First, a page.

In Rosado, a lawyer, Taylor, brought a foreclosure action against Ms. Rosado. The foreclosure complaint alleged that Rosado owed a debt and sought to recover a lien on the property to secure the judgment, and requested attorney's fees. The complaint also contained a FDCPA Notice. Rosado's federal suit alleged that the request for attorney's fees violated the FDCPA. Rosado, 324 F. Supp. at 921-22. The court held that the request for attorney's fees was not within the scope of the FDCPA. Id. at 926. The court reasoned that the "debt" at issue was the attorney's fees and they were not in default when the attorney sought them. Thus, the attorney was not acting as a "debt collector" under the FDCPA in seeking the fees, and the FDCPA did not apply. Id. The court added that if the underlying action had been one for a monetary judgment against Rosado, then the effort to collect attorney's fees would "concern" a debt in default. However, the underlying action was one for foreclosure, not a monetary judgment and the request for fees therefore did not concern a debt in default. Id.
The Act excludes from the definition of "debt collector" a person attempting to collect a debt "to the extent such activity . . . concerns a debt which was not in default at the time it was obtained by such person." 15 U.S.C. § 1692a(6)(F)(iii).
The plaintiff in Cook sued an attorney and his firm under the FDCPA. The attorney and firm, on behalf of a property management company, the landlord, had sued Cook, a tenant, in state court seeking eviction. The complaint in the eviction action included a demand for an attorney fee award, which Cook alleged constituted an unlawful attempt to collect a debt in violation of the FDCPA. Cook, 278 F. Supp. 2d at 1203. The court disagreed, relying on the circuit consensus that a "debt" under the FDCPA is created only when a transaction creates an obligation to pay. Id. at 1204-05. The court concluded that the demand for attorney's fees in the eviction action and any right the landlord had to such fees "would have arisen out of the legal proceedings in the [eviction] action and not out of any consumer transaction with Cook. . . ." Id. at 1205. Therefore, the court held that the demand for attorney's fees did not constitute a "debt" or a communication regarding a "debt" and the FDCPA was inapplicable. Id.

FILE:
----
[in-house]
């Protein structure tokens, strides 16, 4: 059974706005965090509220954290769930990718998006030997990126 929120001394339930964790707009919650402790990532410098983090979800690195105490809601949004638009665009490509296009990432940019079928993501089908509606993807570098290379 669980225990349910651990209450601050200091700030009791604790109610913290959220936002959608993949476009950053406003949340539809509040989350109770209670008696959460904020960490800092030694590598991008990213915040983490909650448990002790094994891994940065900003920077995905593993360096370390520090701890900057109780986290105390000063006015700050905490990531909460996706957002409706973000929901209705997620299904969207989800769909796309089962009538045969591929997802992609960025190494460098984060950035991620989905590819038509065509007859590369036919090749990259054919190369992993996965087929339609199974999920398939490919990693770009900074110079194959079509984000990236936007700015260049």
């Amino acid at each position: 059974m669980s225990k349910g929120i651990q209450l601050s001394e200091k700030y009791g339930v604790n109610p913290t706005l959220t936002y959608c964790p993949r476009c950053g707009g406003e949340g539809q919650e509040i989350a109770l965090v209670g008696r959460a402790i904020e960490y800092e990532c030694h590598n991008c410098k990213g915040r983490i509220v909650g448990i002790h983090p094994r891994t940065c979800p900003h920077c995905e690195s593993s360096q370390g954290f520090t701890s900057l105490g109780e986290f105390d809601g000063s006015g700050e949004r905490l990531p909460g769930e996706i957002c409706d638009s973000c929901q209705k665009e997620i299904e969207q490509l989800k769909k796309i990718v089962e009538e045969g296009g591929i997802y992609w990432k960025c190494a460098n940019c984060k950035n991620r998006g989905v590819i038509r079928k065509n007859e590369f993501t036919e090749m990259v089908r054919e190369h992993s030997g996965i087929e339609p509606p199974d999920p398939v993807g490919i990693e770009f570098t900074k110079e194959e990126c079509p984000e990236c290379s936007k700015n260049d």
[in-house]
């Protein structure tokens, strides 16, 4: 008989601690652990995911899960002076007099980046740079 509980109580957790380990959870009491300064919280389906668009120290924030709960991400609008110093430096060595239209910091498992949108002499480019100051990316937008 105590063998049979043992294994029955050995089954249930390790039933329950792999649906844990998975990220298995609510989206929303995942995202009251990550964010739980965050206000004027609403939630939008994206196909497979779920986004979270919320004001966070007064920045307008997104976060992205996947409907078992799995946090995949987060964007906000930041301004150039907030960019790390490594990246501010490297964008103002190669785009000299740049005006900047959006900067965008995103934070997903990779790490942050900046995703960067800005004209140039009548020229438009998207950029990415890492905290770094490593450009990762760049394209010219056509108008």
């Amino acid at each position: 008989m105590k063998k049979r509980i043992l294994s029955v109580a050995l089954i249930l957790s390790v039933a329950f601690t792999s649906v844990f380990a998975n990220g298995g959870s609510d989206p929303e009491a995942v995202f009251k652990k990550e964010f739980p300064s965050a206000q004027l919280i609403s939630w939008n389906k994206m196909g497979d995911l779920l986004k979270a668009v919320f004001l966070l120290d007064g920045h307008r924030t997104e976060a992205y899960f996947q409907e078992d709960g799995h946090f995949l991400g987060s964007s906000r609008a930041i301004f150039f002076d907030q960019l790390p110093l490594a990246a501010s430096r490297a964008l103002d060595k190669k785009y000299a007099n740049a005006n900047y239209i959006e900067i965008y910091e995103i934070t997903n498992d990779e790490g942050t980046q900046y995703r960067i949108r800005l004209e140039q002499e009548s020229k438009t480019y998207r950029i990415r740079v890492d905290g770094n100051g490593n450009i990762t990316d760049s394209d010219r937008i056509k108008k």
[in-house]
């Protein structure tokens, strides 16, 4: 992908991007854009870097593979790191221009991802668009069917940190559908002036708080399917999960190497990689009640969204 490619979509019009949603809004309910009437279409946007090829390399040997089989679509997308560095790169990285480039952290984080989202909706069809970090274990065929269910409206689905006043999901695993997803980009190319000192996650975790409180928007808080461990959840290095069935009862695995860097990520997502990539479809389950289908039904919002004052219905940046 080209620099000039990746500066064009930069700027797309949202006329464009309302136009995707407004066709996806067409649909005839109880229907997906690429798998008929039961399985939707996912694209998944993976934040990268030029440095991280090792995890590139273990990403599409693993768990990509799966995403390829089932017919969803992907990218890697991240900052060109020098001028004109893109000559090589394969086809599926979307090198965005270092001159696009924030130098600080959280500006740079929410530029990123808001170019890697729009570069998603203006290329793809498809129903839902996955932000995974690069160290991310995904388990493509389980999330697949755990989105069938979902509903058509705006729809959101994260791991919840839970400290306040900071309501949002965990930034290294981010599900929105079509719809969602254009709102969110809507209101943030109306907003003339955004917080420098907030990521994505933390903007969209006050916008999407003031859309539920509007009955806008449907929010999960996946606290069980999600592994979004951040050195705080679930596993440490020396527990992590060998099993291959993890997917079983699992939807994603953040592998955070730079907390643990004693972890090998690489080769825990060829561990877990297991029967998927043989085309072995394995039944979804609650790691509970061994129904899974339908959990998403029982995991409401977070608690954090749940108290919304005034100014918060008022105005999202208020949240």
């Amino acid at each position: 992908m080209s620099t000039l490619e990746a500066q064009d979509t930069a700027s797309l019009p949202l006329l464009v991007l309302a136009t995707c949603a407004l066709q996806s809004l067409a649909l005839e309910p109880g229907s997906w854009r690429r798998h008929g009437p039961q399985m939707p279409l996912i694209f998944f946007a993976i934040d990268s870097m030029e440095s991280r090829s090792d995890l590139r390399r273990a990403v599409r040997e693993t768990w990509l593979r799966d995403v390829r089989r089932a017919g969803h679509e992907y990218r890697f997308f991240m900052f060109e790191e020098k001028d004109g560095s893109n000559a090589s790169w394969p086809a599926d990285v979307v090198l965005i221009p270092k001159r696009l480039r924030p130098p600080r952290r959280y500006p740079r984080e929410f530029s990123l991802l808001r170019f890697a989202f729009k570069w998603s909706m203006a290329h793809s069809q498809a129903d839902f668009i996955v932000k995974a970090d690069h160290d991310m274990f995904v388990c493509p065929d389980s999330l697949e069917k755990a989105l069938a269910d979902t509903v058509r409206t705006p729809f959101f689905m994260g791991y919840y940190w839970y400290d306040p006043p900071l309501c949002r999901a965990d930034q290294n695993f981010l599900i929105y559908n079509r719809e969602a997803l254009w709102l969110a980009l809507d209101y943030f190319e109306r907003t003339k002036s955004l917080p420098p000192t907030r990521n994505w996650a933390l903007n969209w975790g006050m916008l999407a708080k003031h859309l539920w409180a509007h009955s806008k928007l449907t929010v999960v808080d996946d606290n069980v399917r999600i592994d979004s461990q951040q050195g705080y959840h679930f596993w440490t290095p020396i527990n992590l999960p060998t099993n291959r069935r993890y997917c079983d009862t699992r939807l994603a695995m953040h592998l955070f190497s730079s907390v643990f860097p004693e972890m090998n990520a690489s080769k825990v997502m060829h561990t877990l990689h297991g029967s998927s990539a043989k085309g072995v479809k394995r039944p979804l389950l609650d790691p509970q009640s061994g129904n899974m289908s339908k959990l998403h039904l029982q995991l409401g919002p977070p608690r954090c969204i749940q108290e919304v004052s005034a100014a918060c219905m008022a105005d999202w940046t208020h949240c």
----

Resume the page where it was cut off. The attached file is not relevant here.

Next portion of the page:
Finally, in Argentieri, the court held that the prayer for relief in a complaint filed in a state court contract dispute was not an attempt to collect a debt under the FDCPA. Despite noting no legal or contractual basis for the request for attorney's fees, Argentieri, 15 F. Supp. 2d at 62 n. 7, the court found it was "abundantly clear":
that a request for attorney's fees under the circumstances of this case does not violate the FDCPA. A prayer for relief in a complaint, even where it specifies the quantity of attorney's fees, is just that: a request to a third party-the court-for consideration, not a demand to the debtor himself. A request for attorney's fees ultimately rests upon the discretion of the court and a determination of applicability at a later stage of the litigation.Id. at 61. The court reasoned that the "whole purpose" of the Act was to "supervise" certain debt collection contacts, such as late-night telephone calls, and a pleading is supervised by the court and carefully watched by opposing counsel. Id. at 62.